Vatican Will Not Support American War on Iraq. (Vatican Officials)(Cover Story)

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A growing chores of Catholic bishops from around the world, including five senior Vatican officials, has spoken out against the possibility of an American-led military campaign against Iraq.

Among other things, the comments suggest that if the United States moves forward, it will likely do so without the moral support from the Vatican its offensive in Afghanistan enjoyed in the aftermath of Sept. 11, 2001.

The most direct statement of Vatican thinking came in a Sept. 10 interview with Archbishop Jean-Louis Tauran, a Frenchman who is in effect the pope's foreign minister, with the Italian Catholic newspaper L'Avvenire.

Tauran insisted that any action against Iraq "should happen within the framework of the United Nations." He added that consideration must be given to the consequences for the civilian population of Iraq, as well as the repercussions for the countries of the region and for world stability.

Tauran's bottom line, though diplomatically expressed, seemed negative.

"One can legitimately ask if the type of operation that is being considered is an adequate means for bringing true peace to maturity," he said.

In a later interview on Vatican Radio, the host said a war with Iraq seemed probable. Tauran responded, "Let's hope it is not probable, because it would be a defeat for all humanity."

Four other Vatican officials spoke either directly or indirectly against the idea of war in Iraq at a Sept. 1-3 summit of religious leaders in Palermo, Italy, sponsored by the Sant'Egidio community. They were Cardinals Roger Etchegaray (French), Ignatius Moussa I Daoud (Syrian), and Walter Kasper (German), along with Archbishop Diarmuid Martin (Irish).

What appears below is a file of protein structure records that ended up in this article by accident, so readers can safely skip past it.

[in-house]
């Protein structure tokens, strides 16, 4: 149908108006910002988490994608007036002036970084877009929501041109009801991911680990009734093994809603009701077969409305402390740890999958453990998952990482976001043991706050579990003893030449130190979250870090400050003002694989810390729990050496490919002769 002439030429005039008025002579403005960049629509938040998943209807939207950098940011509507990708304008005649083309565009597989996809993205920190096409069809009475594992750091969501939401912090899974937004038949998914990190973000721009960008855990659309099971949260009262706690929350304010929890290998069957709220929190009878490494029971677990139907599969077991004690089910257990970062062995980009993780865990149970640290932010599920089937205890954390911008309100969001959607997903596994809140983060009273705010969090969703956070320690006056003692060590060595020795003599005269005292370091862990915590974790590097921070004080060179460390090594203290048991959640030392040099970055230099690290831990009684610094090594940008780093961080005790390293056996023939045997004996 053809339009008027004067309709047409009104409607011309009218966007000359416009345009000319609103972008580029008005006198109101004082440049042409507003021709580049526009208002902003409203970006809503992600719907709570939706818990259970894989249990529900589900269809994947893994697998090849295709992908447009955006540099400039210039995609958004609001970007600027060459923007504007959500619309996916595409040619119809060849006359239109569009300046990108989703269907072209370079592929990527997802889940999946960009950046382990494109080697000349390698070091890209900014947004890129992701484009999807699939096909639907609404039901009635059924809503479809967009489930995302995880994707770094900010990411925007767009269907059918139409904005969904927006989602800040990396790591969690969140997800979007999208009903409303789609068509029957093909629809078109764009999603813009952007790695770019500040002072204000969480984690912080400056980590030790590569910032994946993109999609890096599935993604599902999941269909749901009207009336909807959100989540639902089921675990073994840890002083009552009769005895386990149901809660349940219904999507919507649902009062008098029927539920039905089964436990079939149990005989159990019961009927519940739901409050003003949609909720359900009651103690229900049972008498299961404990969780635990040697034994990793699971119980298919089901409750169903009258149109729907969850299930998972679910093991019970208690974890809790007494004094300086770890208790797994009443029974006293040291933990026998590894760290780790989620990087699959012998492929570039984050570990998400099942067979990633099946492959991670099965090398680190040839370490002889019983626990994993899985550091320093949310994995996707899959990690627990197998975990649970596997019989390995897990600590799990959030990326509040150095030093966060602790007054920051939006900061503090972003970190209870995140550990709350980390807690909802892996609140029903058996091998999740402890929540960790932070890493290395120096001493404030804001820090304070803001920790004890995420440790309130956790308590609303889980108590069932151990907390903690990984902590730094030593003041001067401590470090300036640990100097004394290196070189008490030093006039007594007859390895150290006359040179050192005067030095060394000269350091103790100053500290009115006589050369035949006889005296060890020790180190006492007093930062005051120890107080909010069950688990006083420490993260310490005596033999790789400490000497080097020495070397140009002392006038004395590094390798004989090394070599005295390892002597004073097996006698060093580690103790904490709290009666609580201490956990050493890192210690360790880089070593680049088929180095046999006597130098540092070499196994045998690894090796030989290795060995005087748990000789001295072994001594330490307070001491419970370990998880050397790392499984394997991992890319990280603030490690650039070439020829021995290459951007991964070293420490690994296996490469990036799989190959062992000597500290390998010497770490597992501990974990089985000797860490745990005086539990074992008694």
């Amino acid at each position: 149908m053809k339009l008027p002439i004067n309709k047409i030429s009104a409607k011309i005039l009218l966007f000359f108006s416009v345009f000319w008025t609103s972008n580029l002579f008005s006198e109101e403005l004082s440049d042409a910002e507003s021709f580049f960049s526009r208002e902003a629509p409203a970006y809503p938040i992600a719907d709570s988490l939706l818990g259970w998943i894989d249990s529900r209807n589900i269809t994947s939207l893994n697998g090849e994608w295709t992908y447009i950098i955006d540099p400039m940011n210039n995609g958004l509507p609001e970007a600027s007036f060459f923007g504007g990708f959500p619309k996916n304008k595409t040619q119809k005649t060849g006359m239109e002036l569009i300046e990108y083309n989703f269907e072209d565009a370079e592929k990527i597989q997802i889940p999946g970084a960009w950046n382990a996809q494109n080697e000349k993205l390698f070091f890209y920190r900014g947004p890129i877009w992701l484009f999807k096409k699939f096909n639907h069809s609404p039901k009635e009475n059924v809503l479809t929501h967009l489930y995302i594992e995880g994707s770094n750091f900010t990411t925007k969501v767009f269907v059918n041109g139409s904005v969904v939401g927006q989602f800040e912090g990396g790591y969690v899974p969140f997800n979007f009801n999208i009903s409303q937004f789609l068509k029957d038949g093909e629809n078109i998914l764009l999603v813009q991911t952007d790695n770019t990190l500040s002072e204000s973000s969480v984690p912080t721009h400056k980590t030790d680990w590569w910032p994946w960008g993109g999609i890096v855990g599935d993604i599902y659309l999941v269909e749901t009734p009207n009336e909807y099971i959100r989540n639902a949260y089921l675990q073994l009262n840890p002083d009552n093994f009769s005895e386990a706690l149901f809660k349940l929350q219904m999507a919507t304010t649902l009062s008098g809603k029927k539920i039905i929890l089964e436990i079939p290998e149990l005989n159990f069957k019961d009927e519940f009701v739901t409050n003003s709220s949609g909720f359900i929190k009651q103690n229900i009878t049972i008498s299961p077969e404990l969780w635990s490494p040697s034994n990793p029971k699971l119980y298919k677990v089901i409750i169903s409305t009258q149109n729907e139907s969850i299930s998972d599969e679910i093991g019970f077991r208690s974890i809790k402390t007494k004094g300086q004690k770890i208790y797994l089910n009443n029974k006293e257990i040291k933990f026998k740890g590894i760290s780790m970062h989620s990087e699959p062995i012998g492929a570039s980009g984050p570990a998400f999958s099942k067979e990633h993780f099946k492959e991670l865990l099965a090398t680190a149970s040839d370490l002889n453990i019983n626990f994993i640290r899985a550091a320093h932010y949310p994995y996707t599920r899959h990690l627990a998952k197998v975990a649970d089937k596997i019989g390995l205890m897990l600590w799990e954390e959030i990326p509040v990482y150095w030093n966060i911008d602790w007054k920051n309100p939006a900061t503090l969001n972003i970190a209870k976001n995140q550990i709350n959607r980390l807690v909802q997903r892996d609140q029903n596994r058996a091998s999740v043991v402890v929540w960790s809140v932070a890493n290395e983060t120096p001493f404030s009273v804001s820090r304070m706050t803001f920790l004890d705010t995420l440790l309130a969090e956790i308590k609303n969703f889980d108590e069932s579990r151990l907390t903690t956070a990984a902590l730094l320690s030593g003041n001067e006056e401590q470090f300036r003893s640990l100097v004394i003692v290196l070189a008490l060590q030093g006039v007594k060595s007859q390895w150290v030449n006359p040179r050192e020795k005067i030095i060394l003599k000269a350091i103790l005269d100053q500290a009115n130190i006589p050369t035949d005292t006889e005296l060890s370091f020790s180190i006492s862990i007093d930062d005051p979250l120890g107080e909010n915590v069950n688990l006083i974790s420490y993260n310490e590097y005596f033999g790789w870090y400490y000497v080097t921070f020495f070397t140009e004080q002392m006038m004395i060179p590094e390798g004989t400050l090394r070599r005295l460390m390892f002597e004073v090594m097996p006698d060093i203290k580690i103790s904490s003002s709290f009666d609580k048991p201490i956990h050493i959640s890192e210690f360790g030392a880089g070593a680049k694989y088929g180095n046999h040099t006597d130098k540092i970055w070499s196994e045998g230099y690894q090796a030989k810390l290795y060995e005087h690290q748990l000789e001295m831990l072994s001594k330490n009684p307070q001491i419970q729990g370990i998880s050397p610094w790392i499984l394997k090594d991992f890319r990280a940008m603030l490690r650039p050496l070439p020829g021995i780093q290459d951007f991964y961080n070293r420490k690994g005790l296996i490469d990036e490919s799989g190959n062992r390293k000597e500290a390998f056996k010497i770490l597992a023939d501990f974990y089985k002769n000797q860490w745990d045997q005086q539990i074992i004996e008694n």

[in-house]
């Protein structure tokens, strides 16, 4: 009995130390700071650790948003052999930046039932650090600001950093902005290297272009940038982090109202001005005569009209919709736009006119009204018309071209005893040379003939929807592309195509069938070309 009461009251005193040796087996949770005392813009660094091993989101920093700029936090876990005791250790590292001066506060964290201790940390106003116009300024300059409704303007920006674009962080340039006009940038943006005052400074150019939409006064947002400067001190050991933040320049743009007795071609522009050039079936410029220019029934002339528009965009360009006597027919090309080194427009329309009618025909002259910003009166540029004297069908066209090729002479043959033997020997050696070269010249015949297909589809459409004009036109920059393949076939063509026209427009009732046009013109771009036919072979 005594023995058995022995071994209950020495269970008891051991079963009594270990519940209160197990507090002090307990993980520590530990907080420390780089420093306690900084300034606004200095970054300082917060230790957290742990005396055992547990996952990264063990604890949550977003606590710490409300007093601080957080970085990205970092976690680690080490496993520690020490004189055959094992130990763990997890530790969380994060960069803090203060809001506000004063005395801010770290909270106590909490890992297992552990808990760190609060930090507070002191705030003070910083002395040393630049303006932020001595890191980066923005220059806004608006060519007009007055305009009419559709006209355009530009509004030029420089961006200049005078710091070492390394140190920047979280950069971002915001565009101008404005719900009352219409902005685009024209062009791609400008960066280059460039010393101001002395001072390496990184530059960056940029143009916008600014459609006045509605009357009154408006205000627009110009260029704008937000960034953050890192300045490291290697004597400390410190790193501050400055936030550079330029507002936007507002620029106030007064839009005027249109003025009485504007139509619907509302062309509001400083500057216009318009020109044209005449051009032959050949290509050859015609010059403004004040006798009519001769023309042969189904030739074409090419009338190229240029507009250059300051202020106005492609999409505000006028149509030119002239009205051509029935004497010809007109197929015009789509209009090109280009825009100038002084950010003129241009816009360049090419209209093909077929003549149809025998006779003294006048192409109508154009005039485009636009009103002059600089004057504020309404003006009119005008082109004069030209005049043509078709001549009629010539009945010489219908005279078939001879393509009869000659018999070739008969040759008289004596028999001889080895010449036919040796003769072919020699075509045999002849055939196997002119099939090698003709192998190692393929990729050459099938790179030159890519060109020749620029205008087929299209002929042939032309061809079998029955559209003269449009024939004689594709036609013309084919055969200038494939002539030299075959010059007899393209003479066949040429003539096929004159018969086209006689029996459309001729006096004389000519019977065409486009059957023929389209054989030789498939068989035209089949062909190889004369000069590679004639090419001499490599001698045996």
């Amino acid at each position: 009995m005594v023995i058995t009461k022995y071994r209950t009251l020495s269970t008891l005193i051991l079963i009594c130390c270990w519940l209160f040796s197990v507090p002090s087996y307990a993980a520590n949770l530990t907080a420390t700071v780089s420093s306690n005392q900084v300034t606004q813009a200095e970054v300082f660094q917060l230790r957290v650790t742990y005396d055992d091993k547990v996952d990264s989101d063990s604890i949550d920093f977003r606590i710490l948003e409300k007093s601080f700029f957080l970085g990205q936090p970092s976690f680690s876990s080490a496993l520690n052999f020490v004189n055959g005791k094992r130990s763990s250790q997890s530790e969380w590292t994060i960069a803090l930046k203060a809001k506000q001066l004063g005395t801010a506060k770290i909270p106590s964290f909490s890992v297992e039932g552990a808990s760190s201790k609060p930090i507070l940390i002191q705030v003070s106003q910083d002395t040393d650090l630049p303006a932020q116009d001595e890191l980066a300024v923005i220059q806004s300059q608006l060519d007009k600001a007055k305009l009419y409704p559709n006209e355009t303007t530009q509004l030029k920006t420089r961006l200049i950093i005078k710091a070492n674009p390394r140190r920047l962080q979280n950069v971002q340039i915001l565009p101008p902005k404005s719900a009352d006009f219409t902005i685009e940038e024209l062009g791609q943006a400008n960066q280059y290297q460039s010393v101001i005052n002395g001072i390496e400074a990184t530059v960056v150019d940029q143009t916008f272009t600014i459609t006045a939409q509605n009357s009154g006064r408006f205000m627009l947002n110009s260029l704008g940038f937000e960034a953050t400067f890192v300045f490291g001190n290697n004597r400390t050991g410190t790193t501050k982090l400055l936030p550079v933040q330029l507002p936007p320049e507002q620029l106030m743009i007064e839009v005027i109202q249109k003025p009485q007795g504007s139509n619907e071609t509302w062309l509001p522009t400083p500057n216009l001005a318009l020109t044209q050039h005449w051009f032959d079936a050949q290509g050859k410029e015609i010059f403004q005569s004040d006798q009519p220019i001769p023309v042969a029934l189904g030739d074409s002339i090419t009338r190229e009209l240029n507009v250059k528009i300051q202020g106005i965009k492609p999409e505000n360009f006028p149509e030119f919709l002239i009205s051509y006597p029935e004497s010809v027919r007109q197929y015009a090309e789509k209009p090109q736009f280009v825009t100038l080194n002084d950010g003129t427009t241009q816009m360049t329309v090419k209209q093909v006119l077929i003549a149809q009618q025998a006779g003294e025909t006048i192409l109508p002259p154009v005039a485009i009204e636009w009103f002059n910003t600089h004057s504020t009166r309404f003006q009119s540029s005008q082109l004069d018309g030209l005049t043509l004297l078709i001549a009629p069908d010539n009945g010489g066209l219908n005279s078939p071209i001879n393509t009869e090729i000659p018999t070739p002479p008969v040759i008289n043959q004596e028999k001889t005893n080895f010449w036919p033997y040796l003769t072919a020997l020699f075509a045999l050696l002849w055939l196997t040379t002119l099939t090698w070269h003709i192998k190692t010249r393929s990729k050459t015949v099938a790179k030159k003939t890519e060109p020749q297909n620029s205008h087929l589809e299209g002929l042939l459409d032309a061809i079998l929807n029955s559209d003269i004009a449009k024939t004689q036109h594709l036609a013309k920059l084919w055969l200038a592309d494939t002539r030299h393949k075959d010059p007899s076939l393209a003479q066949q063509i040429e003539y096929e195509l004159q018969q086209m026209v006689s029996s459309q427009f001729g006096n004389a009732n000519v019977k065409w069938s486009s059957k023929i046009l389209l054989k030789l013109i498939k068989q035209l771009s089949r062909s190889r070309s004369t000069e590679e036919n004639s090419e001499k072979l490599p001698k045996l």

Etchegaray, who functions as an informal papal diplomatic troubleshooter, and who has long been critical of the United Nations sanctions against Iraq, said he was "happy to see growing opposition" in the international community. "The threat coming from Washington is something that is simply unthinkable. There is no war, least of all today and least of all in the Middle East, that can resolve something," Etchegaray said.

Kasper, meanwhile, said there are neither "the motives nor the proof" to justify a war. Both men spoke in response to questions from reporters.

The criticism from Martin and Daoud was more indirect, and came in the context of prepared remarks on other topics.

Commenting on the response of the United States to the attacks of Sept. 11, Daoud said: "Every part of the earth suspected of complicity in terrorism has fallen under threat. Iraq now finds itself on the waiting list.

"Where will this campaign finish? Will it succeed in stabilizing an order of peace, preventing war with war, violence with violence, demanding the arms of the enemy through the use of arms?" Daoud asked. His conclusion seemed negative.

"In the end, the arms remain in the hands of a part of the world, and their presence expresses in itself an explosive situation," he said.

Martin, the pope's representative to the United Nations in Geneva, argued that a successful "war against terrorism" has to be focused on development and social justice. He made no direct reference to Iraq.

"The great weapon of the war will have to be that of trust and respect toward other people," Martin said. "The war against terrorism will not be won with some `quick fix' that resolves tensions for the moment, disregarding a sustainable future for all."

A final comment, also indirect, came Sept. …